5. 5. A Narrative Interpretation of a Focus Group Discussion... 9 | P a g e upon the assessments made. Problem solving and decision-making are closely linked, and each requires creativity in identifying and developing options, for which the brainstorming technique is particularly useful. In decision-making, cognitive biases influence people by causing them to over rely more credence to expected observations and previous knowledge, while dismissing information or observations that are perceived as uncertain, without looking at the bigger picture. While this influence may sometimes lead to poor decisions, the cognitive biases enable individuals to make efficient decisions with assistance of heuristics. On the basis of the accumulated knowledge and experiences, the students are to be enabled to identify what are to be accepted, discarded, modified and so on. If we give students the opportunity to make decisions about their education, and the influences on their education, then we put up their capacity to become efficient problem solvers, thereby moulding them to be better citizens in the future. Students learn to make good decisions when they understand which ones get them more of what they want, and which ones result in more of what they don‟t want. A curriculum focused on elements of administrative process such as cognition, communication, coordination, and control and delivered through a tested strategy to achieve mastery provides a road map on which to move forward. Inclusion of Digital Tools in Real- Virtual Flipping Situation A noteworthy recommendation by one of the participants was the ‘replacement of science labs with virtual labs’. According to Howard Gardner, children should understand the world so that they will be positioned to make it a better place. An important part of that understanding is to know who they are and what they can do. Ultimately, they must synthesize their understandings for themselves. Children learn best from experience by doing, using their senses, exploring their environment of people, things, places and events. They learn from first-hand and concrete experiences. Children do not learn as effectively when they are passive. Active engagement with things and ideas promotes mental activity that helps students retain new learning and integrate it with what they already know. When children engage in firsthand experiences, their minds are as active as their bodies. By handling objects and observing things in their world, children begin to compare them. They classify and sequence objects and things, relating new information to their existing ideas of how the world works, fitting it into their mental schema or ideas. When information doesn‟t fit their existing ideas, they change these or create new ones. As they do so, they are constructing their own knowledge and storing it as concepts, rules, or principles. Subsequently, they get authentic experiences linked parallel to the society. Teaching should primarily aim at reaching complex outcomes rather than mere variations of verbal expressions. The availability of hands-on labs in engineering and science education that require costly equipment and instruments is restricted for little and limited periods of time for a huge number of students. Solutions to bypass these problems are through the introduction of virtual labs. A virtual lab is a software simulation; an imitation of a real experiment represented by a mathematical model. This gives simulated learning experiences on a computer or on- line instead of really existing. Virtual labs enthuse students to conduct experiments by arousing their curiosity. This would help them in learning basic and advanced concepts through remote experimentation. The concept of augmented reality is momentous in this context wherein the real scene viewed by the user is pooled with a virtual scene generated by the computer. This aids in supplementing the scene with additional information. It blurs the line between what is real and what is computer-generated, and enhances what we see, hear, feel and smell. It superimposes graphics, audio and other sensory enhancements over a real-world environment in real time by adding graphics, sounds, feedback and smell to the natural world. (The researcher has presented a paper on augmented reality entitled „Forecasting Augmented Reality as a Giant Leap in e- Learning‟, at the State Level Colloquium on Emerging Trends in Science and Technology in Classroom Practices). All these concepts point to a variation in stimulus received by the students, which endows them with a sort of flipping experience, sandwiched between the real and the virtual. Thus education ought to give weightage to process oriented ICT integrated classes with flipped approach, thereby making learning interesting, innovative and fun packed. Scope of the Use of Digital Tools and Paper Free Classroom Practices „To change the structure of learning so that soft copies replace hard copies completely‟, was a striking suggestion. Online resources can save our valuable time and money while reducing the clutter in the classroom. These alternatives use technology to help us reduce the amount of paper products purchased, printed and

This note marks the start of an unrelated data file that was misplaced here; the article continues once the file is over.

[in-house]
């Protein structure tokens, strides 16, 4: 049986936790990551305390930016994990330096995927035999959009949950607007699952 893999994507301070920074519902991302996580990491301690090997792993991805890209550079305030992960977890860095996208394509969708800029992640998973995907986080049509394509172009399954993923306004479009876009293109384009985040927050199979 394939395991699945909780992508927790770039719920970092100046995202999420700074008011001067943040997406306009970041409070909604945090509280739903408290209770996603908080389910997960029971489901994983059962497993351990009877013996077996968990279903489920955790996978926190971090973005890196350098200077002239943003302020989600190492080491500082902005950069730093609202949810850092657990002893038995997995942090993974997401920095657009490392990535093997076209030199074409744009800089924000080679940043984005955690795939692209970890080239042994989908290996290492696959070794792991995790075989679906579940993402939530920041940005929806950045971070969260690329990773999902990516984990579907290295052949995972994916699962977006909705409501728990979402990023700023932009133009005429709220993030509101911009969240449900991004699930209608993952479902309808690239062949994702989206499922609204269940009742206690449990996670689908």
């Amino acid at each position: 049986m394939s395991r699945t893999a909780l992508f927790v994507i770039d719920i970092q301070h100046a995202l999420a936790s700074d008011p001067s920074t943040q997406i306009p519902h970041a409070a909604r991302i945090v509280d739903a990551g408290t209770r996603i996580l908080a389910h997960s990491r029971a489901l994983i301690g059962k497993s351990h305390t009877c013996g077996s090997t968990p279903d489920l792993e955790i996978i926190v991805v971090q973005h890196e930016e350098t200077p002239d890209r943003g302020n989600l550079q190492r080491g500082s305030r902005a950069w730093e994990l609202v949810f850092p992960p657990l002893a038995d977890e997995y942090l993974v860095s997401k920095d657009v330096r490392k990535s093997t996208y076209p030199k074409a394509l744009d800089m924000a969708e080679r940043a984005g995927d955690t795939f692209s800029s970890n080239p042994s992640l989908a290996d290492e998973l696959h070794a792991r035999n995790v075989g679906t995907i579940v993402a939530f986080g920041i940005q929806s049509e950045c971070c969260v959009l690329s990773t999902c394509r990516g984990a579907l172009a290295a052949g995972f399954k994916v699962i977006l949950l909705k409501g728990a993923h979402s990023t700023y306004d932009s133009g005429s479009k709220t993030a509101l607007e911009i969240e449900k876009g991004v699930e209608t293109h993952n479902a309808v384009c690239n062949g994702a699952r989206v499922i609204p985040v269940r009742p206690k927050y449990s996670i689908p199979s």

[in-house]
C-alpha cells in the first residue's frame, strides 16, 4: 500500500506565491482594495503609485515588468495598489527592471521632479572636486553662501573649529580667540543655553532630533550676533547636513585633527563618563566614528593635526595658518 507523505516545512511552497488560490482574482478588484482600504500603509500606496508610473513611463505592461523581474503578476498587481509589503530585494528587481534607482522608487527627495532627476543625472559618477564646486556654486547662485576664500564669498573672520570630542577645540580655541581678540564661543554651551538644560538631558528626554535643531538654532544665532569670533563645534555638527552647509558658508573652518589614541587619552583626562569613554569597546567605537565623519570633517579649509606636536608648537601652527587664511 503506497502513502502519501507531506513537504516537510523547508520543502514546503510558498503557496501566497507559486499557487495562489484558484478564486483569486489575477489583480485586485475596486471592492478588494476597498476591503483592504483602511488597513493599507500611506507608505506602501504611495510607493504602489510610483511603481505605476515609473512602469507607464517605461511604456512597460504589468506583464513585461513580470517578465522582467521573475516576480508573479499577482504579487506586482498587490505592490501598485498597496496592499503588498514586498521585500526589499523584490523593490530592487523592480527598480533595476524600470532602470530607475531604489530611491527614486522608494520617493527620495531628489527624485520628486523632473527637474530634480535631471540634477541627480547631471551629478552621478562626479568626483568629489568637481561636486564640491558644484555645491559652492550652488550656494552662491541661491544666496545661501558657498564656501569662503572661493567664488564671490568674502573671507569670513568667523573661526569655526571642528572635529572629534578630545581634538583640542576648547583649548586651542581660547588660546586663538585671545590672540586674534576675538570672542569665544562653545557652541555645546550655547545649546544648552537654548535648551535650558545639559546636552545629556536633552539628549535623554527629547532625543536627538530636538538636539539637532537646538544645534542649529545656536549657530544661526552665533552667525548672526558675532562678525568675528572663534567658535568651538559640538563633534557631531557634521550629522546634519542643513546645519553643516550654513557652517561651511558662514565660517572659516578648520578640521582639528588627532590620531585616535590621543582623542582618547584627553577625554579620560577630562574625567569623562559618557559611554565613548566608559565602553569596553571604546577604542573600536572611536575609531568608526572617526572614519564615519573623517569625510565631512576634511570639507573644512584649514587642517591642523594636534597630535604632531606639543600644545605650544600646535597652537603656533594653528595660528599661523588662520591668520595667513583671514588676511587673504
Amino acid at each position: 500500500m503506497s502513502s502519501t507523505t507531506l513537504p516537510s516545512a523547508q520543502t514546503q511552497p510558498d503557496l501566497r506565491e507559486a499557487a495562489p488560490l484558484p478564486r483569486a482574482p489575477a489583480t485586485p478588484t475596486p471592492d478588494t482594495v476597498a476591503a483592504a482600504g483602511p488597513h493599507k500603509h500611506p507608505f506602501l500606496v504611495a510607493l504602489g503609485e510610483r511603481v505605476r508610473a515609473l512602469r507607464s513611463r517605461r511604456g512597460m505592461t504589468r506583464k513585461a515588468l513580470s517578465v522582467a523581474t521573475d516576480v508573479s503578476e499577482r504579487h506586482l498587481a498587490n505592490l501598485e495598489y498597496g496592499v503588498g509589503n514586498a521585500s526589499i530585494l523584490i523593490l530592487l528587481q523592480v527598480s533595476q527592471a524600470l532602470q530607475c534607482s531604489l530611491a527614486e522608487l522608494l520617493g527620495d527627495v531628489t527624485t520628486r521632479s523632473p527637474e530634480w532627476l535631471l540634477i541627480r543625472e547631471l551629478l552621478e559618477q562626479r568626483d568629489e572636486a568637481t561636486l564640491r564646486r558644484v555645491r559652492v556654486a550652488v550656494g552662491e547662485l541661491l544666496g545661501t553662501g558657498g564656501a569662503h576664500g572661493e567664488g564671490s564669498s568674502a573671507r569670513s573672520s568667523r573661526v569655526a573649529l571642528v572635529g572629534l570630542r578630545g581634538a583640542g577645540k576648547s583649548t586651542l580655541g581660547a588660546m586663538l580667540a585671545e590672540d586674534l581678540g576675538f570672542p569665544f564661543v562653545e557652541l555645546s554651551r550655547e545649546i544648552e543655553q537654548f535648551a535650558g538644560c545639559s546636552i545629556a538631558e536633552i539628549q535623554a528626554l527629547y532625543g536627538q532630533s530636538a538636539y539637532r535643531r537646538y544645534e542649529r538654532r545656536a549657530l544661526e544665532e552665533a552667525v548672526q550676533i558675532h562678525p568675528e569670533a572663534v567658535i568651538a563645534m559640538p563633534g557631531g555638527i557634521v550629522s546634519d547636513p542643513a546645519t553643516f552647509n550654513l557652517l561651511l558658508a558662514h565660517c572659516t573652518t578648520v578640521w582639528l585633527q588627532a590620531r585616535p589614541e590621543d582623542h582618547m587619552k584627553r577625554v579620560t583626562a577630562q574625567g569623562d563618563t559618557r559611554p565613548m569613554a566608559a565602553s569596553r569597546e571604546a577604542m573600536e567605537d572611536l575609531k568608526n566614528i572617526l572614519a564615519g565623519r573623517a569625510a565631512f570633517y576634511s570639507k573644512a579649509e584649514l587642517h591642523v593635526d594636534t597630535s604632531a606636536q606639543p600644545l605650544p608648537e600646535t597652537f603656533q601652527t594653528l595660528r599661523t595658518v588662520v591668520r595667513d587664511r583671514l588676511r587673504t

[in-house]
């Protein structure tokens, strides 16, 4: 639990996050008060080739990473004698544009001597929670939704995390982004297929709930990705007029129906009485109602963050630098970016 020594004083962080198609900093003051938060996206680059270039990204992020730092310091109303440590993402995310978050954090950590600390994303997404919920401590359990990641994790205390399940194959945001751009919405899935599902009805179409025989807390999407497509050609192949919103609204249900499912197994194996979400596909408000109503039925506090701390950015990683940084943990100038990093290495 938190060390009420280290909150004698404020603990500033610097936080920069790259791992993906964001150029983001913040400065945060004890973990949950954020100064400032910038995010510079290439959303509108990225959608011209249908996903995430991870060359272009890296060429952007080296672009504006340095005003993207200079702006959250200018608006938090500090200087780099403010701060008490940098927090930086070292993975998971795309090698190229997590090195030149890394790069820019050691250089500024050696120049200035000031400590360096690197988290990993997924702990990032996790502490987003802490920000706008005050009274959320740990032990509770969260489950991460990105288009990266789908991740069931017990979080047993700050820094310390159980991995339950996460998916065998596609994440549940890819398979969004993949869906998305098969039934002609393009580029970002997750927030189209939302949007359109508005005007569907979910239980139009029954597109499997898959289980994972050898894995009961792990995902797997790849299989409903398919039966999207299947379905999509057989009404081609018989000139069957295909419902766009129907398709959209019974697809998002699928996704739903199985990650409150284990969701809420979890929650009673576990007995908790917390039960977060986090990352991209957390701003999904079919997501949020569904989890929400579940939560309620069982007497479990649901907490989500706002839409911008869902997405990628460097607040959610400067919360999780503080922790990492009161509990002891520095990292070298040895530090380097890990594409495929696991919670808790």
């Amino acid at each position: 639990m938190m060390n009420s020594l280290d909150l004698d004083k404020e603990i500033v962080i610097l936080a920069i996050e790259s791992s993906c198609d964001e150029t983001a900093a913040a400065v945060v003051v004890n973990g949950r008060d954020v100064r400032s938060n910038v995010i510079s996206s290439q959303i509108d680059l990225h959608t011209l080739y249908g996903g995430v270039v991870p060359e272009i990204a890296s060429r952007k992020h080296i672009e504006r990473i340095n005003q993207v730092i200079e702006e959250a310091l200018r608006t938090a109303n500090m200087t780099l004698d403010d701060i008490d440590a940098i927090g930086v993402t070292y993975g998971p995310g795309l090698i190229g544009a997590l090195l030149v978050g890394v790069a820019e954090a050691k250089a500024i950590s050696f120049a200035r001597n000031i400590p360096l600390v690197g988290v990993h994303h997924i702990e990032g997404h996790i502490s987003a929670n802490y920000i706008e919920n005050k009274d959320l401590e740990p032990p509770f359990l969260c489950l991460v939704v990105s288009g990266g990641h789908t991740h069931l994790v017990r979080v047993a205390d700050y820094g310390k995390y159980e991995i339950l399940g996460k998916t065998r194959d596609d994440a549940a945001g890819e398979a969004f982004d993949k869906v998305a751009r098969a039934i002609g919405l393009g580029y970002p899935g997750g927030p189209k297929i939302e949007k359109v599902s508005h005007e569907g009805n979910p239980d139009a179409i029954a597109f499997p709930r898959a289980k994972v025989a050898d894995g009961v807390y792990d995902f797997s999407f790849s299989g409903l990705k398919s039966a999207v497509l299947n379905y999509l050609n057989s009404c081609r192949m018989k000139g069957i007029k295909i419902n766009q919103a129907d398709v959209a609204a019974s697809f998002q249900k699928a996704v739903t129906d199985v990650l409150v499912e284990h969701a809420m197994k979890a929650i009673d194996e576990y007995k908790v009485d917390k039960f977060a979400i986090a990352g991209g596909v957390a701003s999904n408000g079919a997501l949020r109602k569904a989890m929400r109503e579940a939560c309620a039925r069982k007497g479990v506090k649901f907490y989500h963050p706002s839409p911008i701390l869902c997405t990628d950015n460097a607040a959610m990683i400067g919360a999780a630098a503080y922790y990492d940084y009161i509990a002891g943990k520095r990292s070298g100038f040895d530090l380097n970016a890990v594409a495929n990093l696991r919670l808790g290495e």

6. 6. A Narrative Interpretation of a Focus Group Discussion... 10 | P a g e photocopied. One daily newspaper subscription can generate hundreds of pounds of waste each year. Many newspapers are available online free of cost, and we can minimize the amount of print outs by reading articles together on a classroom computer or projecting them on a whiteboard. Instead of printing handouts, we can use email to send documents home to parents with Internet access. Also, a classroom website could be started to post homework assignments, supplemental materials, announcements, and more. Creating a blog is free, and it could be used to keep parents and students informed of classroom activities. Open source curriculum requirement authoring tools could be employed, and students could be exposed to open-source online systems like WebWork. WebWork is an open-source online homework system for math and sciences courses, and includes over 20,000 homework problems. It was developed with the intention of improving teaching and learning. The impact of going green in the classroom goes far beyond the immediate school grounds. Students will carry the lessons they learn about the environment with them, and the eco-friendly habits they develop will spread as they travel to new classrooms. By encouraging eco-consciousness, teachers could make students develop a better sense on how their actions affect the environment and the many ways they can reduce their carbon footprint. Teachers must encourage eco-conscious habits and behavior in students, with a view to link them into the core of the environment. The span of the application of digital tools in education has to be reflected in the taxonomy revision, which should in turn be mirrored in the curriculum framework. Thus the newly framed taxonomy should ingeniously be capable of preparing students for jobs that have not yet been created, technologies that have not yet been invented, and problems that have not yet been aroused. Values and Positive Soft Skills and Habits to Hold a Prominent Position in the Revised Taxonomy One of the participants of the focus group discussion underscored the ‘necessity of a taxonomy based on values in the present times’. The world has witnessed the amazing growth of many insights through scientific learning, about how the mind works, and those factors that attribute to learning. The ways that learners process information are being perceived more each day with discoveries about the mind, cultural attributes that affect learning, and how to make learning positive for today‟s learners. There are many ways through which we accomplish these ventures. In many countries and cultures, the issue of incorporating soft skills and values into the curriculum empowered the students to maintain a momentum in recent years. The ultimate aim to inculcate soft skills in students is to enable the country to meet human resource requirements, which will be more competitive in the advent of a borderless world. It is a well-accepted fact out of our experience that a positive climate can be brought about when all members of the school community feel safe, comfortable, and accepted. A core set of values, agreed upon by members of the school community, has been established and will be integrated into the school curriculum to provide students the guidelines for positive choices. It is the school‟s goal that through the students‟ embracement of these virtues, they will be able to independently monitor their own behavior and have the patience to understand the perspective of others. With revised standards on the horizon and with a renewed emphasis on soft skills, educators should be aware of the impact that this may have on instructional design and curriculum development. With the addition of these new expectations, we will be exposing a „hidden curriculum‟– skills for which students have not been held directly accountable will now become major components of the formal curriculum. Students will need to develop their knowledge and skill through need guided learning opportunities and teachers will need to develop learning materials. This includes incorporation of the real history of ideas, thereby utilizing the imagination of teachers. The inclusion of soft skills and values unfolds the scope for collaborative and cross-cultural problem solving, and designing and sharing information for global communities, thereby creating completely society- supported learners in the 21st century.The students identify the notion of equating an idea with life, as the highest level of acceptance. Extension of classrooms beyond the four walls is to be integrated in the taxonomy revision. The framing of objectives should be so as to sharpen the creative and presentation skills, and spark imagination and physical expression in students. The above analysis unfolds the verbalized experiences, memories and viewpoints shared by the participants (experts) of the focus group discussion. The theoretical imprints are predicted on the basis of the ideas and thoughts conversed by the participants. However, these glimpses do not claim any confirmation, but provide an assurance over the discussed themes, which would be of great benefit for the findings of the ongoing investigation.